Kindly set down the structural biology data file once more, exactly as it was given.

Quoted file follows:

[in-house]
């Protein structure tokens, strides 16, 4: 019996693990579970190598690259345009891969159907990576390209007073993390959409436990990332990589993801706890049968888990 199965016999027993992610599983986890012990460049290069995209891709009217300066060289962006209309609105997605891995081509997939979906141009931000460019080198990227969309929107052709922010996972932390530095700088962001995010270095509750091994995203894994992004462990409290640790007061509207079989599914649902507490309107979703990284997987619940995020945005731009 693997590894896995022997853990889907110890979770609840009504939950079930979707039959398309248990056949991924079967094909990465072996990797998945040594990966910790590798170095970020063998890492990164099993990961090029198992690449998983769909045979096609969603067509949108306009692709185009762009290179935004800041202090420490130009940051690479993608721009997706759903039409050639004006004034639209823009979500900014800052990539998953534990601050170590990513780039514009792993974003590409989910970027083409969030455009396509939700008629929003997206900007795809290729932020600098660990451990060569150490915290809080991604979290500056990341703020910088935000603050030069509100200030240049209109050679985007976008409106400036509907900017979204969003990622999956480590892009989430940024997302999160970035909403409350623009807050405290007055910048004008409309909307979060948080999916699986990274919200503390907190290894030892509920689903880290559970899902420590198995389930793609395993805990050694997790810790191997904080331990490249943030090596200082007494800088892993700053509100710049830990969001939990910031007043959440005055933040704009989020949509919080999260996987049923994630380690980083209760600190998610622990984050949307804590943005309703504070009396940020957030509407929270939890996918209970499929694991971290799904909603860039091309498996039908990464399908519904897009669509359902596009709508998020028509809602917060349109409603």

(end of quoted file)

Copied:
[in-house]
């Protein structure tokens, strides 16, 4: 019996693990579970190598690259345009891969159907990576390209007073993390959409436990990332990589993801706890049968888990 199965016999027993992610599983986890012990460049290069995209891709009217300066060289962006209309609105997605891995081509997939979906141009931000460019080198990227969309929107052709922010996972932390530095700088962001995010270095509750091994995203894994992004462990409290640790007061509207079989599914649902507490309107979703990284997987619940995020945005731009 693997590894896995022997853990889907110890979770609840009504939950079930979707039959398309248990056949991924079967094909990465072996990797998945040594990966910790590798170095970020063998890492990164099993990961090029198992690449998983769909045979096609969603067509949108306009692709185009762009290179935004800041202090420490130009940051690479993608721009997706759903039409050639004006004034639209823009979500900014800052990539998953534990601050170590990513780039514009792993974003590409989910970027083409969030455009396509939700008629929003997206900007795809290729932020600098660990451990060569150490915290809080991604979290500056990341703020910088935000603050030069509100200030240049209109050679985007976008409106400036509907900017979204969003990622999956480590892009989430940024997302999160970035909403409350623009807050405290007055910048004008409309909307979060948080999916699986990274919200503390907190290894030892509920689903880290559970899902420590198995389930793609395993805990050694997790810790191997904080331990490249943030090596200082007494800088892993700053509100710049830990969001939990910031007043959440005055933040704009989020949509919080999260996987049923994630380690980083209760600190998610622990984050949307804590943005309703504070009396940020957030509407929270939890996918209970499929694991971290799904909603860039091309498996039908990464399908519904897009669509359902596009709508998020028509809602917060349109409603």